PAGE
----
We argued a lot. We could have argued more. A lot more. Picking the top 10 best engines from 1970 to the early noughties is not an easy job. The white heat of technological development during those years saw to that. Four-stroke, two-stroke, twins, triples, fours, vees; those decades gave us them all, and then some. But in the end we nailed it… for now. You may agree, you may not. Let us know what your top 10 looks like.
One thing we won’t argue about, however, is that hill climbing rocks. MG and Alan sampled this earthiest of grass roots racing this month and haven’t stopped gibbering about it since. In fact they’re so smitten by their Hartland Quay hill climb experience (they’ll tell you all about it from page 54) that Mark’s already bought a Suzuki RM370 for his future ascending activities, and Al’s converting his CRM250 for the job.
The right tool for the job was key to PS reader and classic racer Nick Allison too. When he decided that the way to win races was to build a seriously sorted Katana he made a plan to create exactly that, and blimey has he succeeded.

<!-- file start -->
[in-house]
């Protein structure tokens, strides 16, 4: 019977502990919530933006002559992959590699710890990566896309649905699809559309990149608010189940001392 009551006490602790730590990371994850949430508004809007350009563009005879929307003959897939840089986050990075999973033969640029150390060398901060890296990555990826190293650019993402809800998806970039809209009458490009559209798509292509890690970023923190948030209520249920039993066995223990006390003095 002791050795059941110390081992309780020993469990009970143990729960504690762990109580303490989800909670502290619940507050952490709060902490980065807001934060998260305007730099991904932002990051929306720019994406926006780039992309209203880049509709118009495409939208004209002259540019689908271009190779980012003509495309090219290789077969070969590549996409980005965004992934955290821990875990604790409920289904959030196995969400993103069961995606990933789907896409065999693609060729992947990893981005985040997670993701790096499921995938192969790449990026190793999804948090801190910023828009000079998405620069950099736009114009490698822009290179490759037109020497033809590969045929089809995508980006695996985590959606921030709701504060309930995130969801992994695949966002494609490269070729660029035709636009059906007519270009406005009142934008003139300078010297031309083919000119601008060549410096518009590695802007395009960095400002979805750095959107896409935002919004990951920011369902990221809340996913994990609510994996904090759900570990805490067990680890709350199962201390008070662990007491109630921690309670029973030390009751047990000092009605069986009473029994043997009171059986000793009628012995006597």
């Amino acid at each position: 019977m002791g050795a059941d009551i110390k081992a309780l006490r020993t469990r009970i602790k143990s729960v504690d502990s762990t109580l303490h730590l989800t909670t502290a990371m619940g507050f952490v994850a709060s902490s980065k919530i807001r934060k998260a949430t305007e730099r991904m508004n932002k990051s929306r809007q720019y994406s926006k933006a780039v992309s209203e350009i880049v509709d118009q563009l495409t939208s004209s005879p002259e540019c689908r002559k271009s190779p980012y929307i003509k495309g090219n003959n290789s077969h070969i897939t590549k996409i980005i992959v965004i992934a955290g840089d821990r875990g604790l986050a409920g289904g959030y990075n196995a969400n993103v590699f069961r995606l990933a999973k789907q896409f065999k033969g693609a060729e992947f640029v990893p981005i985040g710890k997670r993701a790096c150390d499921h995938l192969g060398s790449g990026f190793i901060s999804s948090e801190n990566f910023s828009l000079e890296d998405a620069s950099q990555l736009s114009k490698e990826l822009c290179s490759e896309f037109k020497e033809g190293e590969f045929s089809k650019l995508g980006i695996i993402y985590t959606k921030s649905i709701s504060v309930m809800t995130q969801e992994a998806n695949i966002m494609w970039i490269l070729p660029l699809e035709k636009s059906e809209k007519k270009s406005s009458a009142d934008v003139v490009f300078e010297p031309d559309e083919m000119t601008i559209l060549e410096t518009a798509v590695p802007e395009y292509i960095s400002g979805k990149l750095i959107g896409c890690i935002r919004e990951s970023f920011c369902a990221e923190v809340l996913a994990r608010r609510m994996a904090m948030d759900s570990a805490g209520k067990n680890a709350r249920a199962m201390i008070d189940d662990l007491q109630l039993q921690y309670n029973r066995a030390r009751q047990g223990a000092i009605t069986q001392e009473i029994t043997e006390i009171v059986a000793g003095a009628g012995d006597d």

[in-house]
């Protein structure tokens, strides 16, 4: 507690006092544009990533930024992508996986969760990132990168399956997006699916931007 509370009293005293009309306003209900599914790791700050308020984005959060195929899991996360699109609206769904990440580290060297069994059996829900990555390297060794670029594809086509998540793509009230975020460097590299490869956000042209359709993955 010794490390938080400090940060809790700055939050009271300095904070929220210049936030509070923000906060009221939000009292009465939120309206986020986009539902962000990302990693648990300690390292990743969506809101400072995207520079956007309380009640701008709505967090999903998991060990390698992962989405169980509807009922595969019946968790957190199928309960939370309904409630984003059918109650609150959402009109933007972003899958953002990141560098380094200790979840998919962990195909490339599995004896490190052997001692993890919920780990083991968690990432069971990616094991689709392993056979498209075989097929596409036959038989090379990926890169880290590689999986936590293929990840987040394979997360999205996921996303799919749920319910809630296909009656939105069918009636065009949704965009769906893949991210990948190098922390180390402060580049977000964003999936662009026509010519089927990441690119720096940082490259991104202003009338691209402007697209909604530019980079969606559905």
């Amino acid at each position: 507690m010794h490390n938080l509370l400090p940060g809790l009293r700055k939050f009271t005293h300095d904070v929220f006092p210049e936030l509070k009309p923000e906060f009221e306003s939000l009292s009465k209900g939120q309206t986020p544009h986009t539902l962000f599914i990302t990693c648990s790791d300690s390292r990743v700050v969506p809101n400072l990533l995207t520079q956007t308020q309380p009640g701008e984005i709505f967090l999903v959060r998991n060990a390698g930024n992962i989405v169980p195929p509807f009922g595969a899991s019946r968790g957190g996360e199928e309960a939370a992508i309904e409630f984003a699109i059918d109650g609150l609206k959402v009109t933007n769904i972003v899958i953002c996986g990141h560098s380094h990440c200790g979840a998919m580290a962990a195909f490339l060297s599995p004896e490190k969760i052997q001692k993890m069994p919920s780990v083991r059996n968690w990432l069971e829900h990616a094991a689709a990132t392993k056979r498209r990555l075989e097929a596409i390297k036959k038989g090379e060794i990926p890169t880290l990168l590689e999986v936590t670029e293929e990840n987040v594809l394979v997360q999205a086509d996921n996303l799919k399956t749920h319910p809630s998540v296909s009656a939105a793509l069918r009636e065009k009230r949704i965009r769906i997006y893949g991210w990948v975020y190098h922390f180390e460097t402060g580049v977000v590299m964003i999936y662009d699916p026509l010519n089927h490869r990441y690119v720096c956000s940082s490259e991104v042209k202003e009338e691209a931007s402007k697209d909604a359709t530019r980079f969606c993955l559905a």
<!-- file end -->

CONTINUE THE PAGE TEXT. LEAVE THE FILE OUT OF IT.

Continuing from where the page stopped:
You want more? How about a Z1000R2 resto, the new CRMC Superstock champ, RC45 buyers’ guide, a 1600cc kickstart-only V-twin cafe racer, and a Triumph 600 worth buying?
It’s all in this issue. Enjoy.
Jim Moore, Editor
It’s all very well coaxing vast power and torque from a GSX engine, the trick is in finding a way of harnessing all that stomp. This chassis set-up is both rare and expensive – and it’s the best yet
The Only Way Is Up
Climbing hills is usually the preserve of people with cagoules and woolly hats, but doing it on a 250TR and an X7/Gamma is much more fun. And marginally less draining. Although not by much
Chris Trunwitt walked past a tidy Z1-R to rescue a much rarer R2 model. It was by no means plain sailing, but then what is?